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Author Topic: How To Test Vintage AKG C414EB?  (Read 2397 times)

rstl99

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How To Test Vintage AKG C414EB?
« on: April 25, 2015, 09:42:00 am »

Hello all,
I will soon be acquiring an AKG C414EB with original capsule, from its original owner.  It's a long-distance deal and I am told the microphone works well.  I will be testing all the switches and polar patterns as well as I can (I have never owned or worked with a C414).

I have read on this forum about the breath test to check the condition of the diaphragm (tension, contamination), so will do that.

Are there any other things I could check on it to assess condition?  I read somewhere else to plug it into a good preamp and listen to it with the gain on high, for any extraneous noises.

I expect it's not too difficult to remove the grille and visually inspect the capsule.

Thank you.
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klaus

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Re: Testing AKG C414EB
« Reply #1 on: April 25, 2015, 01:00:00 pm »

If you have the time and skill, indeed remove the two half-grills, after removing the four slot screws at the bottom of the mic, and strip off the silver housing. With the capsule and its two diaphragms now in plain sight, plug in the mic (no audio!) switch to figure-eight and put a couple of nice, hard explosives from your mouth ("pops") onto the front, and later, back, of the capsule.

With a strong light pointing right at the gold sputtering of the diaphragm, observe whether the diaphragm, after forced inwards, against the backplate from the strong air blow, returns back out, to its resting position, right way. If it does, and if the outline of the backplate's pockmarked, irregular surface is only visible through the thin membrane for a fraction of a second, the tension of the diaphragm is good, and you can assume it's healthy. If the diaphragm stays stuck against the backplate for a second or more, and cannot overcome the electrostatic suck of the backplate, the capsule, specifically its diaphragm, is shot.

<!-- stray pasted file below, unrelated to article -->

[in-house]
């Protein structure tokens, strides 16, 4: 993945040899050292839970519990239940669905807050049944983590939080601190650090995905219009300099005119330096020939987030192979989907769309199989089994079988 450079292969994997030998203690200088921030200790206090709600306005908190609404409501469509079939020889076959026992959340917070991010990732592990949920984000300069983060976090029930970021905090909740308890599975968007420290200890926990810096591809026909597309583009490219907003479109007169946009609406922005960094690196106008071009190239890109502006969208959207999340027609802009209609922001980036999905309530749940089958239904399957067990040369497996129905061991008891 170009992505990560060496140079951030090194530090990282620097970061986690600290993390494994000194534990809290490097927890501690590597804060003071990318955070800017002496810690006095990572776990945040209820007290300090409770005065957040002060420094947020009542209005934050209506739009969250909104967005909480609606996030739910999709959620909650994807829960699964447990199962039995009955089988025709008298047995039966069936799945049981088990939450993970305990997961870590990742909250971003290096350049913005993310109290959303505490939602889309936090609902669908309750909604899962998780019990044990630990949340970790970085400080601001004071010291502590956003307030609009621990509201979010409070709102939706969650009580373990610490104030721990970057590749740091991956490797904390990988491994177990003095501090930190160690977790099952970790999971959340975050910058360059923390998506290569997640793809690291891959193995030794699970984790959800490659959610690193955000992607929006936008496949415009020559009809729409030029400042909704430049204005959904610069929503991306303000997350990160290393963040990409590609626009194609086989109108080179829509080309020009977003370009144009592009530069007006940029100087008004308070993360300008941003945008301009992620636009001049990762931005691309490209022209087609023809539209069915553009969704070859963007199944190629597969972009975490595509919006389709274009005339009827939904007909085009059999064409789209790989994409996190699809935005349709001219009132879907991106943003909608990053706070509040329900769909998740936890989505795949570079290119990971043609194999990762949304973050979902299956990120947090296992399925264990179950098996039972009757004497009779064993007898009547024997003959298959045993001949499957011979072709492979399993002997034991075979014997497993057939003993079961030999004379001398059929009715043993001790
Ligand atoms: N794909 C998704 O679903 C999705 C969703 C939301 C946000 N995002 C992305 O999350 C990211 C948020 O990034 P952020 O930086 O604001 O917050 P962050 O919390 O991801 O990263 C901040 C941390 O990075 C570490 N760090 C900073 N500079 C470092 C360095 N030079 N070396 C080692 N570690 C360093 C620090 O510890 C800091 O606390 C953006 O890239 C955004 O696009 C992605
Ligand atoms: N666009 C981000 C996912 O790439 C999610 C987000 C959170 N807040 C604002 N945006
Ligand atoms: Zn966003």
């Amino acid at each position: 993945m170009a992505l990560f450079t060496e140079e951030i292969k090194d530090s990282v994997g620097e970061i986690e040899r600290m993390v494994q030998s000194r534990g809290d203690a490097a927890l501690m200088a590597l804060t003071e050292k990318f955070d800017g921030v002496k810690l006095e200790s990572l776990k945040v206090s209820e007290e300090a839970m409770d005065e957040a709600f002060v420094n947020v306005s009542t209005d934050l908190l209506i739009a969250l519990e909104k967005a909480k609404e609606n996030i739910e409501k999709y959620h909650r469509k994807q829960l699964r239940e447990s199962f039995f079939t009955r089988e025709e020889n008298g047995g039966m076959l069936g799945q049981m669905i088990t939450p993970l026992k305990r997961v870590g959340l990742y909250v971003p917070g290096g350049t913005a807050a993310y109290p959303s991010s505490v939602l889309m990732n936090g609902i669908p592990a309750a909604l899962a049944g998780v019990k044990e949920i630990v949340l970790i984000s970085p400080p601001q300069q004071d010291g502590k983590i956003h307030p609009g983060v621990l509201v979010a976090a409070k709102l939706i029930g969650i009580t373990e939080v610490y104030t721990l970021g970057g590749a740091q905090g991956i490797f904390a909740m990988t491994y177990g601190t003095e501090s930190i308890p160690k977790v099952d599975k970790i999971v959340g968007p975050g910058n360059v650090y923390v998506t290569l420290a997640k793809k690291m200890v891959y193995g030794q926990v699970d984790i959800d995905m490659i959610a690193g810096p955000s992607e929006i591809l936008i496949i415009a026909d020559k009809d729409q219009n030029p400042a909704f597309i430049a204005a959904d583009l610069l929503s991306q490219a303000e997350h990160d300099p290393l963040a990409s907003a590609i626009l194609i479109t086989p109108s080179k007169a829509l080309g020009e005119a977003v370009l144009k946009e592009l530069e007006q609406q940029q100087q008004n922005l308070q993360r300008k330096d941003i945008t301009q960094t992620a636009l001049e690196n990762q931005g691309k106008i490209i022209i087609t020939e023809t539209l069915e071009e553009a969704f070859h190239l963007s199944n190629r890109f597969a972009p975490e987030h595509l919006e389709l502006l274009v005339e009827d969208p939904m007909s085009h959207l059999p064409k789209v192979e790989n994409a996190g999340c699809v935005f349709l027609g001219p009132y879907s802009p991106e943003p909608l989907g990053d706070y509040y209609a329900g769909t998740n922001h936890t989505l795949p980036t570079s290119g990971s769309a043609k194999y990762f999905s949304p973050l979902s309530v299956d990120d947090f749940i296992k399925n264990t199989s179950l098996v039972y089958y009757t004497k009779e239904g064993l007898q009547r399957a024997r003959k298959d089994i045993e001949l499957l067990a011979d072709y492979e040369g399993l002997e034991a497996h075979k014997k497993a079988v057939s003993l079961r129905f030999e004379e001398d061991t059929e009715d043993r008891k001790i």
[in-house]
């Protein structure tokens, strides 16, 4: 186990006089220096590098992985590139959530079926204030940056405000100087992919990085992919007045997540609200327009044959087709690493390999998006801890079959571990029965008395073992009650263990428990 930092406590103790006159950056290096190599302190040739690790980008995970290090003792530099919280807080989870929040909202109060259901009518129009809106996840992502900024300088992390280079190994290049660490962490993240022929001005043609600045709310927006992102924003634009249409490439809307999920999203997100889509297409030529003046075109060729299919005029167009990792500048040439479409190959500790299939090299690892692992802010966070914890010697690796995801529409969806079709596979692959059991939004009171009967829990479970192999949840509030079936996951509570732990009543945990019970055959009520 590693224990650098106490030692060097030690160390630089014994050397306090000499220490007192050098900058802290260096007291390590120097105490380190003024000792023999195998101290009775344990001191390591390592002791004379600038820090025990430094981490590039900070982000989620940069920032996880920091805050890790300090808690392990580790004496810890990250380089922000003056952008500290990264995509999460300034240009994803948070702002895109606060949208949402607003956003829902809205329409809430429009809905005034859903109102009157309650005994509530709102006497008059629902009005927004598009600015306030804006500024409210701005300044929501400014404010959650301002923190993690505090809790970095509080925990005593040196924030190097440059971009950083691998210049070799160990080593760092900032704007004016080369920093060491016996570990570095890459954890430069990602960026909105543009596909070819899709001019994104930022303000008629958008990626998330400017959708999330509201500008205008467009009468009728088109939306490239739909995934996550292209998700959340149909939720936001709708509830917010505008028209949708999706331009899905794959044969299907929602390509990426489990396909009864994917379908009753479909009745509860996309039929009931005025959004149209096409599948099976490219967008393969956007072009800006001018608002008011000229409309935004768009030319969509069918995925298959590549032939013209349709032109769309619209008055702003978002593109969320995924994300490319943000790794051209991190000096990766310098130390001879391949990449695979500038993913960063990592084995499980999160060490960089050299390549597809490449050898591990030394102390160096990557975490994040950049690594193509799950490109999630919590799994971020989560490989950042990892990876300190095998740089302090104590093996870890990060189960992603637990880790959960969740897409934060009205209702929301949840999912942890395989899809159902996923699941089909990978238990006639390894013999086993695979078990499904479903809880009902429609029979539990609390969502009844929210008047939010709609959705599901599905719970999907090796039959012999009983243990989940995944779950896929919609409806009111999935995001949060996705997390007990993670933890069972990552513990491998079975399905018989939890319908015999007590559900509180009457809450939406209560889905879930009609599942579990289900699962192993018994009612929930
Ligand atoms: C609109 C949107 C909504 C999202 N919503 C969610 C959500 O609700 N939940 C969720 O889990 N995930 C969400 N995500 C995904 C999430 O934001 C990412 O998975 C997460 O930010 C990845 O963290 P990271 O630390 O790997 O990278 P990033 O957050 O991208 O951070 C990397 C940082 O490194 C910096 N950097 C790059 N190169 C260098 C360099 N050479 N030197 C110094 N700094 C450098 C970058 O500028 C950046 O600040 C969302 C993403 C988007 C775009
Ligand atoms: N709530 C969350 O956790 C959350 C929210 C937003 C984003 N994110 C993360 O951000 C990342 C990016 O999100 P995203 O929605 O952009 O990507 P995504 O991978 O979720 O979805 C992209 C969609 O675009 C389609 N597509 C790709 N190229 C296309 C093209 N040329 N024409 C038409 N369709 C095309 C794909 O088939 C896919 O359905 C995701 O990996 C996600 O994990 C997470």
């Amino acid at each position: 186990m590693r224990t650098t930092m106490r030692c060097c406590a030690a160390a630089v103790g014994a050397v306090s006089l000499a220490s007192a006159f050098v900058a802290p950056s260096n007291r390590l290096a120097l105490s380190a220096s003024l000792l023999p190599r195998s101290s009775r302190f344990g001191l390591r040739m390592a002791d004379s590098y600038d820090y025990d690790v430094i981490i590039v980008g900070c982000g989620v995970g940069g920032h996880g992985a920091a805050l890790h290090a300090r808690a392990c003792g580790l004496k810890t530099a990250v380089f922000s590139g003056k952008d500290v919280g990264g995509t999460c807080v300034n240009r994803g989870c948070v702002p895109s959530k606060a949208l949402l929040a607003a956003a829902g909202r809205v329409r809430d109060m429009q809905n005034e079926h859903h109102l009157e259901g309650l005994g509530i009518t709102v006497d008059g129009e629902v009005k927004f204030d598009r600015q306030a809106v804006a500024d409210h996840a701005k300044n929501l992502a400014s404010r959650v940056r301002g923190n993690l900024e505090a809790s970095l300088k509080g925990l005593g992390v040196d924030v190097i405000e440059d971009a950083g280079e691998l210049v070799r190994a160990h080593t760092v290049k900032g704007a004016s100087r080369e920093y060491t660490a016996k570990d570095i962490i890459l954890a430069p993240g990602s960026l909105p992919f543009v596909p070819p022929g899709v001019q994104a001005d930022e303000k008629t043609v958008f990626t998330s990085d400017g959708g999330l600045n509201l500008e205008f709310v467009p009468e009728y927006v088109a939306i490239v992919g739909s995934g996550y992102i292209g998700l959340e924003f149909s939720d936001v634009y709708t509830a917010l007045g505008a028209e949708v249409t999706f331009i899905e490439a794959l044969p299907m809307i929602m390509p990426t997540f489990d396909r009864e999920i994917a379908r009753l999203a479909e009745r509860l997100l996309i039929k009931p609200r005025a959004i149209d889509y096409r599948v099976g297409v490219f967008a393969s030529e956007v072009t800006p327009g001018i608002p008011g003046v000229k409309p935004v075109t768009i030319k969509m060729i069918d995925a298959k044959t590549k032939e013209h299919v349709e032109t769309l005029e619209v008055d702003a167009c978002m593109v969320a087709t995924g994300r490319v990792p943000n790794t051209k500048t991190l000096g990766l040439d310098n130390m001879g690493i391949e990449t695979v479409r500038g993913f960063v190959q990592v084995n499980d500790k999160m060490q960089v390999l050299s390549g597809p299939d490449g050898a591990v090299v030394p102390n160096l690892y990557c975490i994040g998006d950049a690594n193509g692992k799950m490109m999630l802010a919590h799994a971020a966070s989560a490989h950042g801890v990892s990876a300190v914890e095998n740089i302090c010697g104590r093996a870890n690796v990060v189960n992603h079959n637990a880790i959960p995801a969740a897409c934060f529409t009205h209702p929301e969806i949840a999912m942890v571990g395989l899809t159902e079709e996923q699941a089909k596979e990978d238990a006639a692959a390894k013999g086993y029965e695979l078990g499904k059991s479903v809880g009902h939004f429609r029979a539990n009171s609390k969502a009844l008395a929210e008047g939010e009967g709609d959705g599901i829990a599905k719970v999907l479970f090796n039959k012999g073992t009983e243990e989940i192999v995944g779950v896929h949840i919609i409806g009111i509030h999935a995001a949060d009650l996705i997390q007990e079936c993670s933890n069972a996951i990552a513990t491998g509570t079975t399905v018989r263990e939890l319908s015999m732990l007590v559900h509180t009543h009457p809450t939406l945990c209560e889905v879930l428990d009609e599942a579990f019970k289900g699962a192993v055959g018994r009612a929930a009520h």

Repeat on the rear, and you will have as good a confirmation that the capsule still works with its diaphragms at acceptable tension as a lay person can get.

A second issue afflicting old CK12 (and for that matter every condenser mic capsule), but one that can be often repaired, fortunately: dirt accumulation. Here is a sticky post on that subject: http://repforums.prosoundweb.com/index.php/topic,36764.0.html

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Klaus Heyne
German Masterworks®
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rstl99

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Re: How To Test Vintage AKG C414EB?
« Reply #2 on: April 25, 2015, 10:23:03 pm »

Thank you Klaus, that sounds like something I might be able to do, once I carefully take the covers off.  I suppose that's the primary concern with those older mics, but obviously there may be other issues (failing electronic component or switch) that may result in noise, so I'll do my best to listen for any anomaly when running it through the various patterns, and other switch settings.

By the way, I've never owned an LDC mic like this, with diaphragms on both front and rear of the capsule.  I gather that's necessary for figure 8 use, but how do the two sides work for other modes like cardioid or omni?  Is there a "main" side (the silver one)?  Or can either side be used indiscriminantly?  Sorry for the most basic question...

  --Robert
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klaus

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Re: How To Test Vintage AKG C414EB?
« Reply #3 on: April 25, 2015, 10:31:11 pm »

Dual-membrane capsules have been around for many decades to facilitate patterns in addition to the front-access-only cardioid, usually ranging from extra wide to extra narrow in focus.

The way the three main patterns of dual-membrane capsules (cardioid, omni, figure eight) and their derivatives are achieved is by way of applying different levels of polarization voltage to the rear diaphragm, and thereby charging the rear side in relation to the fixed polarization voltage applied to the central electrode (the so-called back-plate). The front side in most cases does not get any voltage.

If, for example, you apply 60VDC to the center, and 60 VDC to the rear, the voltage differential between center and rear is zero, and between center and front is 60VDC. This results in a cardioid pattern.

If you apply no voltage to the rear, then you get omni, and if you apply either a negative 60VDC to the rear (your C414) or, in case of most vintage tube mics, 120VDC, you then obtain a positive voltage difference of 60VDC between front and center, and a negative voltage difference of 60 between center and rear. This results in a figure eight pattern, with the rear's signal being out of polarity with the front.
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Klaus Heyne
German Masterworks®
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rstl99

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Re: How To Test Vintage AKG C414EB?
« Reply #4 on: April 26, 2015, 11:00:52 am »

Thank you Klaus for taking the time to explain the dual membrane capsule operation.  Much appreciated.
  --Robert
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